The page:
Cambridge City Council launches Canopy Project

Cambridge City Council has officially launched a project to increase the area of the city under tree canopy cover over the next three years.

The project will see the local authority plant 2,000 new trees on council-owned land, distribute approximately 1,500 trees to residents through the council’s Free Trees for Babies scheme, as well as increase work with residents and businesses to plant 12,500 trees in gardens and on other privately-owned land.

Currently there are more than 300,000 trees across the city of Cambridge, 30,000 of these are on council-owned or managed land. The over-arching aim of the Canopy Project is to increase the city’s tree canopy cover from 17 per cent to 19 per cent by 2050.

Katie Thornburrow, executive councillor for Planning Policy and Open Spaces, said: “Trees play an enormous role in the life of the city, providing pleasure to many residents and visitors, as well as tangible benefits to people’s well-being, to combat the effects of the climate emergency and provide food and shelter for wildlife. We really want residents, businesses and other landowners to get involved in the Cambridge Canopy Project to help us achieve our targets for increasing the city’s urban forest.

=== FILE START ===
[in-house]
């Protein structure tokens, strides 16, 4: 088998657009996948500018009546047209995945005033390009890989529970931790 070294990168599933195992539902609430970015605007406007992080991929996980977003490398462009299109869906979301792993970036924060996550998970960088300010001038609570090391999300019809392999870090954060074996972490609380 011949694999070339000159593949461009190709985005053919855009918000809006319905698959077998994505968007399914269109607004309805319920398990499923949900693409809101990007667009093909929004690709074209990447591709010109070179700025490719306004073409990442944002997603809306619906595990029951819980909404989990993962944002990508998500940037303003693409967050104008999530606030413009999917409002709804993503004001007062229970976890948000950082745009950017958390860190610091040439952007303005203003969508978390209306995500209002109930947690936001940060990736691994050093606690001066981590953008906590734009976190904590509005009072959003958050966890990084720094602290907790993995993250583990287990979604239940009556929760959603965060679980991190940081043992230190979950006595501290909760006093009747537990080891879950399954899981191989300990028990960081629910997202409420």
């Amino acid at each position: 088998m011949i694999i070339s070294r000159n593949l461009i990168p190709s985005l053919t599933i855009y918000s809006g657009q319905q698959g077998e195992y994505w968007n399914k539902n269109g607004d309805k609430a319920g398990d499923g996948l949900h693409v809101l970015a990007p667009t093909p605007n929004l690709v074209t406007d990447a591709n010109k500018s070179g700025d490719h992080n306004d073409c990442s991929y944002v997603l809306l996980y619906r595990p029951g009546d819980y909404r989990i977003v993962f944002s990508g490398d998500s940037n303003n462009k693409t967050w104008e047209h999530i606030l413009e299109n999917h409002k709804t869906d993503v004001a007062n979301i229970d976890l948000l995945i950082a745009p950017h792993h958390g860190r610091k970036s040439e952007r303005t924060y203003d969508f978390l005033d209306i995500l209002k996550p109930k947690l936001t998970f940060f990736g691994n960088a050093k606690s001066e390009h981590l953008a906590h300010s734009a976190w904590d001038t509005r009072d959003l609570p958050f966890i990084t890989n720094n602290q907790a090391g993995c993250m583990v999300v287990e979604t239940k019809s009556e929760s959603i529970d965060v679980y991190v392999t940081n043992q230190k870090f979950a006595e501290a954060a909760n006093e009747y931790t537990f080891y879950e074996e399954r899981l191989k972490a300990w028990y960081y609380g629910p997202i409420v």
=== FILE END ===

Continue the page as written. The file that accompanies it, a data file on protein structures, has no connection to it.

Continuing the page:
“Around three quarters of land in the city is privately-owned and there are around 44,000 houses with gardens. If every household with a garden planted a tree it would have a huge impact on the scale and connectivity of the tree canopy, with all the benefits that would mean.”

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